5 Simple Ways To Reduce Your Salt Intake

Tips to scale back on all that sneaky sodium.

January 23, 2018
bowl of salt
Irina Vodneva/ Getty

It’s incredibly easy to overdo it on salt. But people with high blood pressure, anyone who is middle-aged or older, and African Americans should really try to limit their sodium intake to 1,500 milligrams a day. Others should hold their sodium intake to 2,300 milligrams, equivalent to about a teaspoon of salt. Yet it's also incredibly difficult to scale back, especially if you're eating out frequently. Plus, salty foods (much like sugar) are just plain addictive, so it can take time for your tastebuds to adjust to a low-salt way of life. Luckily, there are some simple strategies to scale back on sodium without compromising taste. Here’s how:

1. Reconsider your dining-out options.

Restaurants usually don’t spare any salt. So at the very least, avoid other salt sources on days when you’re planning to eat out (maybe the next day, too). Ask about low-sodium options, too, as more restaurants are adding these to their menus. Check the Web sites of your favorite chain restaurants and fast-food places for nutritional information or get a pamphlet at the restaurant, so you can ID the least salty edibles. 


2. Take note of the top offenders.

So you’re cooking at home more? Good for you. Studies have shown that eating home-cooked meals can promote better health and family life. But unless you’re cooking everything from scratch (and let’s face it, who can do that all the time?), you should be wary of certain high-sodium items you’ll encounter at the grocery store. According to the USDA National Nutrient Database, these foods and ingredients are most prone to having sky-high sodium content, so check the labels to be sure you’re not overloading:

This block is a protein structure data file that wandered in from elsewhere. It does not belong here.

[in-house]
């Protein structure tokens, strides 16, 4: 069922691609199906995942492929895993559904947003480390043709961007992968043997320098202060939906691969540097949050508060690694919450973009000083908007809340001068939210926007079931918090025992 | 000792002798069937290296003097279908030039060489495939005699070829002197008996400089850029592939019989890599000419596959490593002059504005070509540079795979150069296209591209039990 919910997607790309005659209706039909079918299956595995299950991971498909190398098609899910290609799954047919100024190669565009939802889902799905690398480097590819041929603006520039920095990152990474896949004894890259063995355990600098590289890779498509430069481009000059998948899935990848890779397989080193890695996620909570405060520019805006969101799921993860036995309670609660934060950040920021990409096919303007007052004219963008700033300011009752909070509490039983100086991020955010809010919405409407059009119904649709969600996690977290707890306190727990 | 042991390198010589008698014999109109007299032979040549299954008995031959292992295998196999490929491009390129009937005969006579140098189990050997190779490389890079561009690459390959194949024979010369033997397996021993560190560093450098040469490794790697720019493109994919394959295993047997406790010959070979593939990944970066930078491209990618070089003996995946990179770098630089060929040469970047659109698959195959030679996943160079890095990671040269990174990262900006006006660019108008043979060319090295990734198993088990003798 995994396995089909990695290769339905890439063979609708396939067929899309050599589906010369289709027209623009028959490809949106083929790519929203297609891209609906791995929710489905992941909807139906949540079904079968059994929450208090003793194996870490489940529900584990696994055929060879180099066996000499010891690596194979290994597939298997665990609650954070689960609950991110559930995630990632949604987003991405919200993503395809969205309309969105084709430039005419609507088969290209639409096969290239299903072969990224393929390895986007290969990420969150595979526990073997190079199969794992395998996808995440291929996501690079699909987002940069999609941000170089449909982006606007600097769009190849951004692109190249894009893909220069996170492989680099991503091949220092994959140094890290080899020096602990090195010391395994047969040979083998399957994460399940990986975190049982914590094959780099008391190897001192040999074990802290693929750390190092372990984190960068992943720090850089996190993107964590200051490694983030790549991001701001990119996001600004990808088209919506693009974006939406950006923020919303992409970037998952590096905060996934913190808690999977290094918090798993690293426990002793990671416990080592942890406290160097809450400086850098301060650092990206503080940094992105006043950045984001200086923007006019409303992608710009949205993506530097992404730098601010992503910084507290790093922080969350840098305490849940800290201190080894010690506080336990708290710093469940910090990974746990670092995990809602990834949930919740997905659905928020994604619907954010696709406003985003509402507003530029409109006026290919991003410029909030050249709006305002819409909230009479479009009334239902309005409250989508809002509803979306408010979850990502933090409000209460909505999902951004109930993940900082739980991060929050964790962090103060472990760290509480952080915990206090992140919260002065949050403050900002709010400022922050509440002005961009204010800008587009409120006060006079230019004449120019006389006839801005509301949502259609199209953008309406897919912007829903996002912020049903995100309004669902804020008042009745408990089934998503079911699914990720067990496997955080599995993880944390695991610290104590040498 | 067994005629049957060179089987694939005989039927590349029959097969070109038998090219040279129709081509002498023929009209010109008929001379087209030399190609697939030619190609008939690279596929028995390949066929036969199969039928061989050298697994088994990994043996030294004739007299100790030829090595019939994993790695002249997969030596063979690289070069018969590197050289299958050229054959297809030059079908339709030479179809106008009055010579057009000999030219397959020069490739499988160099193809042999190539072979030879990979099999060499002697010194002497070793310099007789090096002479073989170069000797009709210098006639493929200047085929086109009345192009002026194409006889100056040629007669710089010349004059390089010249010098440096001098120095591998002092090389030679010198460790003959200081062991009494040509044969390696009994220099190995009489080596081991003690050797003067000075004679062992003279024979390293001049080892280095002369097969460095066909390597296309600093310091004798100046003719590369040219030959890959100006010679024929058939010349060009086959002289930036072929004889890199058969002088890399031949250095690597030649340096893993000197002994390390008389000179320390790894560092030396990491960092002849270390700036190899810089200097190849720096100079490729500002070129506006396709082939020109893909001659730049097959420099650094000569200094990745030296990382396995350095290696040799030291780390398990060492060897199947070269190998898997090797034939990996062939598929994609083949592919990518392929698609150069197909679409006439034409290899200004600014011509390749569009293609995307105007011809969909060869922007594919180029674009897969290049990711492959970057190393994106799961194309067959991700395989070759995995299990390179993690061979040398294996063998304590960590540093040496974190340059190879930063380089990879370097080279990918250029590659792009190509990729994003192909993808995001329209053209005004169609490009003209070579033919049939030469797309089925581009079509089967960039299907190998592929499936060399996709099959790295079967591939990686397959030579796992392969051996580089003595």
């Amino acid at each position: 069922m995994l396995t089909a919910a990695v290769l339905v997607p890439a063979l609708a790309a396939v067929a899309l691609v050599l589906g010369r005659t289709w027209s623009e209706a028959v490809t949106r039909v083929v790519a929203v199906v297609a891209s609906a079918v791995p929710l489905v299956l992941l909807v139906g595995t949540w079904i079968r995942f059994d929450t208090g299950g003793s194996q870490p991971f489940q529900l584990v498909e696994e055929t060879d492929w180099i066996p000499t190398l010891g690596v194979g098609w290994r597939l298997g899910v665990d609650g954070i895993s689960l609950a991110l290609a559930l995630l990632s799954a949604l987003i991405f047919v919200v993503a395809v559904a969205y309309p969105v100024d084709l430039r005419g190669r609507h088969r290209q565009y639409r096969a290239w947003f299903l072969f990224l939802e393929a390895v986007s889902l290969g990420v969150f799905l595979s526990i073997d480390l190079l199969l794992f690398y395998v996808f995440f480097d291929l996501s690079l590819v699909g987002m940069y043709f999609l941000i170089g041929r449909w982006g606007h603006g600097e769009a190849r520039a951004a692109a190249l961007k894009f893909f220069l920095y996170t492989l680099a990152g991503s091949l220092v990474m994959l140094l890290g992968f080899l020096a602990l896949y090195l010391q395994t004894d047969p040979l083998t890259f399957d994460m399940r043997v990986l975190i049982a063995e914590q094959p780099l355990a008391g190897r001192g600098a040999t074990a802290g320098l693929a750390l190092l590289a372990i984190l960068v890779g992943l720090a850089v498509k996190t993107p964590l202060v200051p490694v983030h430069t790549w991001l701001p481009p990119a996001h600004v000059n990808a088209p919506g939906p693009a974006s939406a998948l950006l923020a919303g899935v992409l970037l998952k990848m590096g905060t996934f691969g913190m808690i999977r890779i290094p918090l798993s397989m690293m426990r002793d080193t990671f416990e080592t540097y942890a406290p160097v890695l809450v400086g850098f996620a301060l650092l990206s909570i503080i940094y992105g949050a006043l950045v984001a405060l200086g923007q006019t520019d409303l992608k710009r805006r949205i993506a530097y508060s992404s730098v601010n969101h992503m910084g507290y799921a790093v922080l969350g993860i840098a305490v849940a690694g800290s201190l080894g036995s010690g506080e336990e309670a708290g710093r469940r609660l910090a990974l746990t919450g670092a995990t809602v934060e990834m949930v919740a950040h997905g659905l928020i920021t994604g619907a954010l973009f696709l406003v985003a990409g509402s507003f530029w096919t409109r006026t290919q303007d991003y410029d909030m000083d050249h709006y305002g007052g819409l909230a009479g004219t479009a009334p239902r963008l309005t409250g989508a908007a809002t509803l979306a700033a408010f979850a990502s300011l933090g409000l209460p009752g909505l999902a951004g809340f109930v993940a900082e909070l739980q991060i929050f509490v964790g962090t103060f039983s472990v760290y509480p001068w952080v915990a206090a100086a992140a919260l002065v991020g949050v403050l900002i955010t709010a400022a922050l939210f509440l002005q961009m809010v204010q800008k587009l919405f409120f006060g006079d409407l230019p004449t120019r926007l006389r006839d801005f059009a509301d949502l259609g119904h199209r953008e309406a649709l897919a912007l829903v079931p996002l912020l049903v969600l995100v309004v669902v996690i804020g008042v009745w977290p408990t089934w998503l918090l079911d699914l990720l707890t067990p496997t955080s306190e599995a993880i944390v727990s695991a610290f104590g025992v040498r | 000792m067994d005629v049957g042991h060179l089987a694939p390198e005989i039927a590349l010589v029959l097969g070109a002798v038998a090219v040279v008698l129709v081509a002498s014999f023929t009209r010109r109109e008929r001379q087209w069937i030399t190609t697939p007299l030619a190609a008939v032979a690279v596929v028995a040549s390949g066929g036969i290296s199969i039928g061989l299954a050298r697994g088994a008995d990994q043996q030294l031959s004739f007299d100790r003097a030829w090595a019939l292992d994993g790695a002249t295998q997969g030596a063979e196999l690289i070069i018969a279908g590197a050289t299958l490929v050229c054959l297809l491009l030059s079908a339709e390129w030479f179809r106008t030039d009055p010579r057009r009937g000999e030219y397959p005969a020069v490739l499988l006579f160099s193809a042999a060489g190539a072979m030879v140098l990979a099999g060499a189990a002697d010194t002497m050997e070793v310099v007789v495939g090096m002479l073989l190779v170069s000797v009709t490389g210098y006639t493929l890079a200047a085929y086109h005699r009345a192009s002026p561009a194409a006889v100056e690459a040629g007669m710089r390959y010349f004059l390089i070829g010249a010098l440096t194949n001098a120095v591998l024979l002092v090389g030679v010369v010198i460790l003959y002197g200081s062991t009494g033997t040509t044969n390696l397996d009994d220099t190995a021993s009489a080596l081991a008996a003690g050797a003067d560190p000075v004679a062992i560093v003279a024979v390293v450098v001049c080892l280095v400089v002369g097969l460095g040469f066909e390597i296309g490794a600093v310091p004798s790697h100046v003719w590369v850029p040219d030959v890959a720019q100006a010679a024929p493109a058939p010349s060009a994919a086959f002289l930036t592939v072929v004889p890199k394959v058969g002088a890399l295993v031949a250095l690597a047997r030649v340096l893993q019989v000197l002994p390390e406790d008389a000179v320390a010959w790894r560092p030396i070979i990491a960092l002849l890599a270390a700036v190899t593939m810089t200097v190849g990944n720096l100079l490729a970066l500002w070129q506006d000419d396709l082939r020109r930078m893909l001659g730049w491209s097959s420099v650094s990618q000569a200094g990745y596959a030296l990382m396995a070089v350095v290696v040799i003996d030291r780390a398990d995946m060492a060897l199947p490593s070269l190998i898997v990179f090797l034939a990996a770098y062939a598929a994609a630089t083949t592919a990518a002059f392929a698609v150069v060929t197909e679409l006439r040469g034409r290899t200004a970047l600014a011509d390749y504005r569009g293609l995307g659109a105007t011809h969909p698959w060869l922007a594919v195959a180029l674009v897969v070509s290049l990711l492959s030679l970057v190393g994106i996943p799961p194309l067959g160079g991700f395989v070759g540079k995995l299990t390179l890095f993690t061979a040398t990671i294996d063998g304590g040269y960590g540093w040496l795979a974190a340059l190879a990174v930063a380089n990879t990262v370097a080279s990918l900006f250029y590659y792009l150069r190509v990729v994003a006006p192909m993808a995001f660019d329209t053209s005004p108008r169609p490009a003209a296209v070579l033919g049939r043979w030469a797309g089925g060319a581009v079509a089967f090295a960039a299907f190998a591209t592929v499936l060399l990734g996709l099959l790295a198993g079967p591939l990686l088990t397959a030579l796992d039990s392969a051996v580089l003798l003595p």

• Soups, especially dry mixes, miso, and onion
• Dry, grated, or seasoned bread crumbs
• Cornmeal
• Many prepared supermarket meal items, including breaded and fried shrimp and subs and sandwiches made with cold cuts
• Flour
• Sauerkraut
• Piecrusts
• Potato salad
• Canned tomatoes

Related: 5 Foods That Secretly Contain A Scary Amount Of Salt

3. Distract your taste buds.

Can’t imagine trading in sodium-spiked canned soup for a lower-salt, homemade version? It’s herb time. If you’re hooked on salt, drastically cut your sodium intake for one to two weeks, and you’ll lose your taste for it. Keep your food flavorful by replace salt with herbs like thyme and rosemary, or cayenne and cumin. Before serving, grind pepper and squeeze some lemon juice onto your food, and you’ll wonder why you didn’t swap salt for healthier alternatives sooner. (Here are 9 spices that could boost your immune system.)

4. Don’t always trust sodium-free labels.

Don’t let flashy “sodium-free” labels fool you: Those foods can still contain up to 5 milligrams per serving. “Reduced” or “less sodium” means 25 percent less sodium than the usual form of the food. For accurate sodium information, look past the claims made on the front of the package and check the “Nutrition Facts” panel. If you’re shopping at the supermarket, consider checking out products on the Fooducate website or app, which gives packaged foods a letter grade based on how nutritious they are, to make all-around better choices for you and your family.


Related: 6 Times You May Need To Eat MORE Salt

5. Say “no thanks” to food industry manipulation.

The food industry takes advantage of our biological wiring and loads food with the three things our bodies can’t easily resist: sugar, fat, and salt. In his best-selling book, The End of Overeating: Taking Control of the Insatiable American Appetite, former FDA commissioner David Kessler, MD, talks about how foods are fried, salted, and sweetened to the point where water and nutrients are replaced with fat. Beat the system by eating and cooking with whole, unprocessed foods as often as possible. Come spring, a local farmers’ market is a great place to find super fresh, local food. Better yet, look for a local farmer who sells organic produce and meats, which is better for you and for the environment.